Catholics of Latino origin have often been invisible in American society, even to other American Catholics. Spanish-speaking Catholics have resided in this land since before the United States was founded, and many neighborhoods and parishes have been shaped and reshaped by their contributions. Yet they have been overlooked in most historical accounts of significant events in U.S. history. Chicago Católico: Making Catholic Parishes Mexican—the fruit of eighteen years’ worth of research by Deborah E. Kanter—helps correct this omission by documenting the contribution of Mexican-American Catholics to one great American city.
Catholic immigrants from Mexico found a place of refuge in their new Chicago parishes, which provided not only the sacraments but also spaces for social and community functions. These were the anchors of their new neighborhoods: Near West Side, South Chicago, Pilsen. The parishes had once been home to other immigrant communities—to Polish, Irish, and German Catholics who had arrived in this country decades earlier and had since been assimilated into mainstream American culture.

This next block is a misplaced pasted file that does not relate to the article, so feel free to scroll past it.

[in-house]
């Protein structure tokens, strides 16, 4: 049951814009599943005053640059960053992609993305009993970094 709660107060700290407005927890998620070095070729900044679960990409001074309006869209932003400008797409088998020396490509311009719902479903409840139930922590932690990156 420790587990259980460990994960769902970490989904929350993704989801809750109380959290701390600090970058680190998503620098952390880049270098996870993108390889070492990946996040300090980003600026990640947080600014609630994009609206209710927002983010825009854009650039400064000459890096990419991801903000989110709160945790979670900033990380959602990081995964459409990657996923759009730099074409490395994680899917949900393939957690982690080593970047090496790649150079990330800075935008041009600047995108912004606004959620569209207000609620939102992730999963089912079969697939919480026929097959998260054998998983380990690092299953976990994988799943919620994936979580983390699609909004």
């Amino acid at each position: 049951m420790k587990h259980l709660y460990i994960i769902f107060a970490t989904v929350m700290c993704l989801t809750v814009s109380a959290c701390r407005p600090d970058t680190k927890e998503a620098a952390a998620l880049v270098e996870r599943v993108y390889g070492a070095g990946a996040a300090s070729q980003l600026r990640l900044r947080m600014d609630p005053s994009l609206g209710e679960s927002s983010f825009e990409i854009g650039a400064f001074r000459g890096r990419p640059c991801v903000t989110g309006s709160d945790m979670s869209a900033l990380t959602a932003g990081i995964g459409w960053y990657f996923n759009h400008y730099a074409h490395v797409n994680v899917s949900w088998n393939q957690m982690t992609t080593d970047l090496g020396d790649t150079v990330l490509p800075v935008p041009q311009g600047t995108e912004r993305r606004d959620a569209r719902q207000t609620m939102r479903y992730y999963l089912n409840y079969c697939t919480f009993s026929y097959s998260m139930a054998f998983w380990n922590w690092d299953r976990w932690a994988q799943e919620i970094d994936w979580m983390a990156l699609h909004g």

Chicago Católico is grounded in parish documents—including bulletins, annual reports, letters, parochial records, and parish newspapers—but it also makes good use of recorded oral histories. Kanter delves into the everyday details of how Mexican immigrants and their offspring made parishes their own. It relates the experiences of women who organized las guadalupanas, of religious teachers and school children, of soldiers fighting abroad while remaining closely connected to home through the mail. We read about Corporal Teófilo Arevalo opening a package from home as his unit made its way to Germany during World War II. Inside was a copy of the St. Francis Crier, a twelve-page newspaper published by his parish back in Chicago. It brought him news of friends serving throughout the world: Pfc. Manuel Martinez, Cpl. Sixto Zaragoza, and Pvt. Joseph Reyes.
Kanter’s book is divided into five chapters that follow Mexican migration and integration from the 1920s through the 1970s. She focuses on several Chicago parishes, tracking their transformation through this period of half a century. One chapter is devoted to migration between 1920 and 1939, which often took place in stages—from Mexico to Texas and finally to Chicago. The reader follows Elidia Barroso and her family as they cross the U.S.-Mexico border in 1916. Crossing the border was then a simple process for the educated middle-class traveler. Elidia and her family wouldn’t have encountered Customs and Border Patrol (an agency created in 1924) at militarized entry points. As Kanter writes, even in the 1930s, “Mexicans, if they could pass the literacy test and pay the eight-dollar head tax, easily entered the United States.” Today, of course, they would need a visa or an asylum claim, and both of these have become increasingly hard to come by in recent years.